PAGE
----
Energy savers

Energy savers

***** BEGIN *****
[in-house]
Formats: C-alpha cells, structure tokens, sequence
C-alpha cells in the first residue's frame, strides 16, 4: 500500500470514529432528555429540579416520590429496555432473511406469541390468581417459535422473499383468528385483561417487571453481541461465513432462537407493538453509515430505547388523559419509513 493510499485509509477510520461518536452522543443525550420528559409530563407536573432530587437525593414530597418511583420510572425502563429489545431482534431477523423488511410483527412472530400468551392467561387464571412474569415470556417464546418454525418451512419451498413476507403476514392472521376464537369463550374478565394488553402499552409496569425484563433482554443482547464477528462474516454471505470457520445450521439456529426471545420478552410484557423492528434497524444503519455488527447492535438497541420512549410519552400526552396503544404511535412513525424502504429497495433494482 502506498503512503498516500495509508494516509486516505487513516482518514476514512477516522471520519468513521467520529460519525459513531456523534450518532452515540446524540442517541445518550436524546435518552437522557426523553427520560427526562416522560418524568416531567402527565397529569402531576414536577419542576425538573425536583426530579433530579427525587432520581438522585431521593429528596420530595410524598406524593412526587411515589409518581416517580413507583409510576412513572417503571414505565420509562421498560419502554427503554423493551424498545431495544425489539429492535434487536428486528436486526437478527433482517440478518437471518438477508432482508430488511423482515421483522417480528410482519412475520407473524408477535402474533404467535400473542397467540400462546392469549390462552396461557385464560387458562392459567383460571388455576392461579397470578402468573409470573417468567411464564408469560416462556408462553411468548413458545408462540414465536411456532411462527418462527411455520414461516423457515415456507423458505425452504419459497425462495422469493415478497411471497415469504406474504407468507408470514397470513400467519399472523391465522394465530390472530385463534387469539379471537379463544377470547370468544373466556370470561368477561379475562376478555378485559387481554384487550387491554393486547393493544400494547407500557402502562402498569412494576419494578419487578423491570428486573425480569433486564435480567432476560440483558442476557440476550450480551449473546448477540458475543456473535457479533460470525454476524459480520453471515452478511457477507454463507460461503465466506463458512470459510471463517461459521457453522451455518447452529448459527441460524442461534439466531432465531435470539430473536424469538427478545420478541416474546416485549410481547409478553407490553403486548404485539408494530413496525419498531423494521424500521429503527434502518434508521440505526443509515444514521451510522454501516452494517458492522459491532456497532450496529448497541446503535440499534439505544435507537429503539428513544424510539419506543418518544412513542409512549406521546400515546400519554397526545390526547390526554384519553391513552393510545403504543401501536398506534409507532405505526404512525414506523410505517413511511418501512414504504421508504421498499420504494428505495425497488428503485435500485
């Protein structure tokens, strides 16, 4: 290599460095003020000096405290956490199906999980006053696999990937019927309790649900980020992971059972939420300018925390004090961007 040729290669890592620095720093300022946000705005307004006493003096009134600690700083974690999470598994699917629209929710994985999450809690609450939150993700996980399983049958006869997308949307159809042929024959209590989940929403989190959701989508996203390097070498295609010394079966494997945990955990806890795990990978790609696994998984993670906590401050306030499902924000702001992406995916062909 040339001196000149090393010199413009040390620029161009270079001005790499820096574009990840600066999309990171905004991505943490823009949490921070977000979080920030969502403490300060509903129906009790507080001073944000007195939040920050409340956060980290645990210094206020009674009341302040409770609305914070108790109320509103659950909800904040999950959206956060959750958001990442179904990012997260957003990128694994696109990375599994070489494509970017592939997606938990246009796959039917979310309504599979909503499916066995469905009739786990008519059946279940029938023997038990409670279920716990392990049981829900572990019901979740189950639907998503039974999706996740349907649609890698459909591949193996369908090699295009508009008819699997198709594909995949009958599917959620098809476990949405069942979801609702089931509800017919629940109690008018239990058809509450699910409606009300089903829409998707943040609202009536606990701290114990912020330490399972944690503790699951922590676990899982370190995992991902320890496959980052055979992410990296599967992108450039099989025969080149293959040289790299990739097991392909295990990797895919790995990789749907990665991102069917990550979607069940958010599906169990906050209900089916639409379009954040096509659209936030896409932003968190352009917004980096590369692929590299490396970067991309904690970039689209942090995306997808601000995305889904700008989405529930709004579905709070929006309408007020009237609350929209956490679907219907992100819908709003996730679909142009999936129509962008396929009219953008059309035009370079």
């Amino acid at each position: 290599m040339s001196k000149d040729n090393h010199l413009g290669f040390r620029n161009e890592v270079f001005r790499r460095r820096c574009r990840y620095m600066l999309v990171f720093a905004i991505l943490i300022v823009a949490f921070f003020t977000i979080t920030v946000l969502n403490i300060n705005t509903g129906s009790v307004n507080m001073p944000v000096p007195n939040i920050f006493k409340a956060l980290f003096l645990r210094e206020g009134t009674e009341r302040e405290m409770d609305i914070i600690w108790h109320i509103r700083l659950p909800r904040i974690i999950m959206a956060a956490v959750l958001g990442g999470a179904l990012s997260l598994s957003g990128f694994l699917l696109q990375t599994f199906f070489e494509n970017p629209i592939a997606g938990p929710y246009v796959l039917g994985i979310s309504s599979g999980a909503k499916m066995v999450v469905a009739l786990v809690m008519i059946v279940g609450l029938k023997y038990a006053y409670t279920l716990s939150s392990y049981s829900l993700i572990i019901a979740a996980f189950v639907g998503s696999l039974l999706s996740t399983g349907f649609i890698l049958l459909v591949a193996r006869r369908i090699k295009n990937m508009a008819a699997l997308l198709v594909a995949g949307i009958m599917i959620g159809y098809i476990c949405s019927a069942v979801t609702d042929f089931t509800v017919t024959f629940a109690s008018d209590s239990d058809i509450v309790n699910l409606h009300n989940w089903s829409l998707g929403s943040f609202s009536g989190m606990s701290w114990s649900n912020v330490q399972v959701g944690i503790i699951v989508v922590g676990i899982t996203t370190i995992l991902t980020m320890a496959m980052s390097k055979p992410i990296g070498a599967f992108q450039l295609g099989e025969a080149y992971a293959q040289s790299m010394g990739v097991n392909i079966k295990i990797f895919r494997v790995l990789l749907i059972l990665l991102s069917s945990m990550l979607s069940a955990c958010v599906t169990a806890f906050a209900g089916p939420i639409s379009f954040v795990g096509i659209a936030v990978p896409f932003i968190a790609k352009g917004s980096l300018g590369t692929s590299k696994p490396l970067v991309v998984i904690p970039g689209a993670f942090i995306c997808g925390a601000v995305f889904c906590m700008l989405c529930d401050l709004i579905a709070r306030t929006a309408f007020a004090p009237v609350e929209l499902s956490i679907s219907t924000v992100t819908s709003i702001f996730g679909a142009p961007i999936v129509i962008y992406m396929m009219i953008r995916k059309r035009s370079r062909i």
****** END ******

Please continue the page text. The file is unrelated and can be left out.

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Energy savers Document Transcript